The easiest way to avoid giving in to your cravings is to keep the urge to use from happening in the first place. This is not always possible, but with some careful planning and by developing the right mental tools, you can prevent a lot of situations where you would be tempted to use again. Since everyone’s triggers and such are different, the way you prepare to prevent your cravings will vary from person to person. To help illustrate this point then, I will share with you what has worked for me, and hopefully you can find similar ideas that will work for you. I started using narcotics to deal with my chronic pain, but over time I also started using them to help me relax and to help me sleep. Since I could use other types of painkillers to control my physical pain, what I needed to work on was preventing the mental triggers of my addiction.

My main mental trigger was not being able to get my mind to slow down so that I could relax or sleep. Being a student at a top 20 university like Notre Dame, your mind has to operate at a high level from the moment you get up until well into the evening when you either go to bed or out to socialize. While I had no problem getting my brain to function during the day, I did have the problem of getting it to then slow down so that I could relax and enjoy myself at night. Since I could not find a way to turn my mind off for a while on my own, I started using my painkillers to help me relax, because a common side effect of narcotics is a “mental haze.” By taking some of my painkillers I could get my brain to slow down, which allowed me to relax, sleep, and get some rest mentally. In order to avoid relapse, I needed to find other ways to get my mind to turn off at night, so that I could relax and would not get the urge to use. I came up with two skills that have been effective at accomplishing this. The first is meditation. By meditating every morning and practicing mindfulness throughout the day, I am much more in tune with my mind and body, which makes it much easier to control myself and relax when I want to. The other technique that I have used with success is finding ways to wear out my mind during the day, so that it is more fatigued and wants to rest by evening. Whether it be reading, writing, playing chess, or some other hobby, by finding activities that would exercise my brain, I found it much easier to get it to slow down by day’s end. Developing these skills (among others) has allowed me to avoid relapsing back into my addiction by preventing the situations where I would be tempted to use again.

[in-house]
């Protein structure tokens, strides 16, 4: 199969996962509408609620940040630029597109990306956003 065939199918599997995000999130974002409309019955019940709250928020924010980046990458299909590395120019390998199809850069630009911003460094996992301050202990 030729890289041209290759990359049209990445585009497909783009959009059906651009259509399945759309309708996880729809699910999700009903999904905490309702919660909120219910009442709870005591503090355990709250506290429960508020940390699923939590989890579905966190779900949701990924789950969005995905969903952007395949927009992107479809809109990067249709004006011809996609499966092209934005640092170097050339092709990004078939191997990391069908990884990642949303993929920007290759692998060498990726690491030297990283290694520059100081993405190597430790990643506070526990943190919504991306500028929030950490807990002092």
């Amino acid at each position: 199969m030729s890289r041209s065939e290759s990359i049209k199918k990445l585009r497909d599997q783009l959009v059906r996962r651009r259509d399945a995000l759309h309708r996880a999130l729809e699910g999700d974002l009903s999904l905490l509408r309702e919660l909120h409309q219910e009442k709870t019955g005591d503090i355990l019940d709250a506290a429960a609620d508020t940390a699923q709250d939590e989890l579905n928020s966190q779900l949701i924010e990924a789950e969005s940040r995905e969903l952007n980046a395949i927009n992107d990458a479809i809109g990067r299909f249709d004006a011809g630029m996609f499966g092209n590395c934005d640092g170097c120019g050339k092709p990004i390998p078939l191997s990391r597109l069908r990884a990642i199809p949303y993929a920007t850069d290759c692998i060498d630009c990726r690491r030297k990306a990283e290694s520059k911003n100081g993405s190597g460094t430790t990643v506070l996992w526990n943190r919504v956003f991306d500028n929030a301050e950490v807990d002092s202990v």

Scott Drotar Living In Recovery
I am living proof that you can lead a happy, successful life in recovery from addiction.